Georgia Tech ECE students solve daily life problems using image processing

Atlanta, GA

The popular ECE 6258 Digital Image Processing class introduces graduate students to the field of image and video processing, in addition to new advancements in related fields such as machine learning and computer vision. Taught by Ghassan AlRegib, a professor in the School of Electrical and Computer Engineering, and supported by Graduate Teaching Assistants Motaz Alfarraj and Yuting Hu, it is one of the largest classes offered in the School. Each fall, more than 100 students enroll, including students from the GT Lorraine and GT Shenzhen campuses.

Professor AlRegib focuses on a combination of in-class learning and hands-on experience. Each student participates in a semester-long class project with a team of peers. This vital component allows students to use what they learn in class to solve daily-life problems. In the fall of 2017, there were a total of 53 teams and projects in the class that covered different topics and research areas, including biomedical image processing, material science, geophysics and seismic signal processing, natural language processing, intelligent transportation, and many others.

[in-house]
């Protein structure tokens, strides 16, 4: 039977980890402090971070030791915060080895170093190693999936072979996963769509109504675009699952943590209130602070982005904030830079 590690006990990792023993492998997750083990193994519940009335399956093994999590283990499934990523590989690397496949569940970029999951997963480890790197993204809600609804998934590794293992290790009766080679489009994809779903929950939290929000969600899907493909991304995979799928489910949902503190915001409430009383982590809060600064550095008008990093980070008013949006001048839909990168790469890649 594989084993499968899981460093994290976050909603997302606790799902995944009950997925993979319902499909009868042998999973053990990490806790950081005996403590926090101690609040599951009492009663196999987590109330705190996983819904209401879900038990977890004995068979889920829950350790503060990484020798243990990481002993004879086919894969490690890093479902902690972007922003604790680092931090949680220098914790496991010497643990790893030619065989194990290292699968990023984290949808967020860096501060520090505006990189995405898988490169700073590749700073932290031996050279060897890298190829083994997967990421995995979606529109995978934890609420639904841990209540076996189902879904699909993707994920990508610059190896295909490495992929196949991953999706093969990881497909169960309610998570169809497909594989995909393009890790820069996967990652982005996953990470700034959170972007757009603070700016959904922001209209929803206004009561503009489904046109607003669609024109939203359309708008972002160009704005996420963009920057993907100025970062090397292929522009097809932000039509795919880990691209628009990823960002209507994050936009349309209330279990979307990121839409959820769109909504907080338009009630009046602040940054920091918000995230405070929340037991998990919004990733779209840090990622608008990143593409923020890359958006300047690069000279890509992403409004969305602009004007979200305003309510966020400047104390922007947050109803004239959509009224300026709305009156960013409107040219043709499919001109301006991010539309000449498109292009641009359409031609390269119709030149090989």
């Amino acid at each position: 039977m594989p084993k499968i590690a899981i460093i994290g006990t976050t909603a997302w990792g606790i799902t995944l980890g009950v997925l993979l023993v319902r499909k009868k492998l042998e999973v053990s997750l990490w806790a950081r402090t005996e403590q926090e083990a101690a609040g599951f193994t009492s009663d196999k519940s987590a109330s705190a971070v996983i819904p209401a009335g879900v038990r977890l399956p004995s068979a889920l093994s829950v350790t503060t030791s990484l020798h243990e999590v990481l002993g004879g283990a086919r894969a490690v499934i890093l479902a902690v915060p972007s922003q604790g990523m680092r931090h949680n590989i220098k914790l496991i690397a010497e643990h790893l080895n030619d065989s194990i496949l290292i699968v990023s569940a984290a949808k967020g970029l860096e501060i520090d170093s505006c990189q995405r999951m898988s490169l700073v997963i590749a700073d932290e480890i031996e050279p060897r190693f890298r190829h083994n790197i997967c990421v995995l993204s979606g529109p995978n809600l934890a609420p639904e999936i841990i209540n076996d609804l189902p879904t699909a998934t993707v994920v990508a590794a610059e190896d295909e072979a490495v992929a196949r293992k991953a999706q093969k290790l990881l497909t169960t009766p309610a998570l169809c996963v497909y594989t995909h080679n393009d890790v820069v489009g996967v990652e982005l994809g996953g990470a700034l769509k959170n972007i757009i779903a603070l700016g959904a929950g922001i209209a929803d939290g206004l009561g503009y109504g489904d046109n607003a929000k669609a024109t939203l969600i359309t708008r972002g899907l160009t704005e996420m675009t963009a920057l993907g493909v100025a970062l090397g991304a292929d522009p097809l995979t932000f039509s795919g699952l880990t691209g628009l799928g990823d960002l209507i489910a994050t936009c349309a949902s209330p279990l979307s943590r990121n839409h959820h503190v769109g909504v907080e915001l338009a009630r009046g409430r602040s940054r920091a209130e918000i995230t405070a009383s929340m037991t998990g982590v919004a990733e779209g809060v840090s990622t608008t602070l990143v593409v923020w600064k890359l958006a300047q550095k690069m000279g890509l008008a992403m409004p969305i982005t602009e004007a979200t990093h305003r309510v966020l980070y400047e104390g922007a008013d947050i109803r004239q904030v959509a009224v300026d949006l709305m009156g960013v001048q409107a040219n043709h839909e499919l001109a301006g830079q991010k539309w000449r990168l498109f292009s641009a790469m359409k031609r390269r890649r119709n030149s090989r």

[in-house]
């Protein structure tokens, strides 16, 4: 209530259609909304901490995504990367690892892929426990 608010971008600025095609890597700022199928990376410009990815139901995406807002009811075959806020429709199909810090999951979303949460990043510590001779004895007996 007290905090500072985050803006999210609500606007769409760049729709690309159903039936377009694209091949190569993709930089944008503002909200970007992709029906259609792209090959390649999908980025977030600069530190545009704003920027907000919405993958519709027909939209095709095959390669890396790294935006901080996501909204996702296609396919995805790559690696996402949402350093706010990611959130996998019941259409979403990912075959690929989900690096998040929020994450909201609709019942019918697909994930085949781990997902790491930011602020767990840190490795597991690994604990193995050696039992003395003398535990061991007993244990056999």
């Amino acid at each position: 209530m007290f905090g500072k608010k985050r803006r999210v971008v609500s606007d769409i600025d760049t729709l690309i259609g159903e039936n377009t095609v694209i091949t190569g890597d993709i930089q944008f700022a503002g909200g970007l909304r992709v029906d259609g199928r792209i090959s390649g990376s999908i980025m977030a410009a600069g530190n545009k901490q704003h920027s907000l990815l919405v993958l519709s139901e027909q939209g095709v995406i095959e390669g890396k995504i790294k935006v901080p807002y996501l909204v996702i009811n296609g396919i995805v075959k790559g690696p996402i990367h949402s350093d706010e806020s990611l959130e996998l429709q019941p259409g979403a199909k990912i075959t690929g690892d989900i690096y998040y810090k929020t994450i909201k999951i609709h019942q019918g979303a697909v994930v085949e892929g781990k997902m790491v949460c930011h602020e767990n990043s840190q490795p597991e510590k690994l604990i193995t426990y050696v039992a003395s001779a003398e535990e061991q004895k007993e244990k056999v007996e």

Past student projects took on a variety of societal problems and include a system for brain tumor identification and characterization, a vehicle value estimator system, an algorithm to quantify the growth of semiconductor nanopillars, a Ping-Pong referee using image processing, and an app that functions as a virtual personal trainer.

One team made up of Anush Ananthakumar, Shubhankar Borse, and Madhuri Phute utilized the concepts they learned in class to design and implement a system for counting passengers entering and exiting Georgia Tech Stinger buses, a process that is currently done manually by drivers. The students installed cameras in a Georgia Tech Stinger bus to automatically collect data on the movement of passengers, thereby saving the driver time and allowing for less distractions. The system was a success with an accuracy of more than 95%.

Each team put together short videos to describe their projects. A sample of the videos and project posters can be found at Professor AlRegib’s website.

Additional Photos

Video still: bounding boxes as detected by a Faster R-CNN

Download Image

Last revised January 25, 2018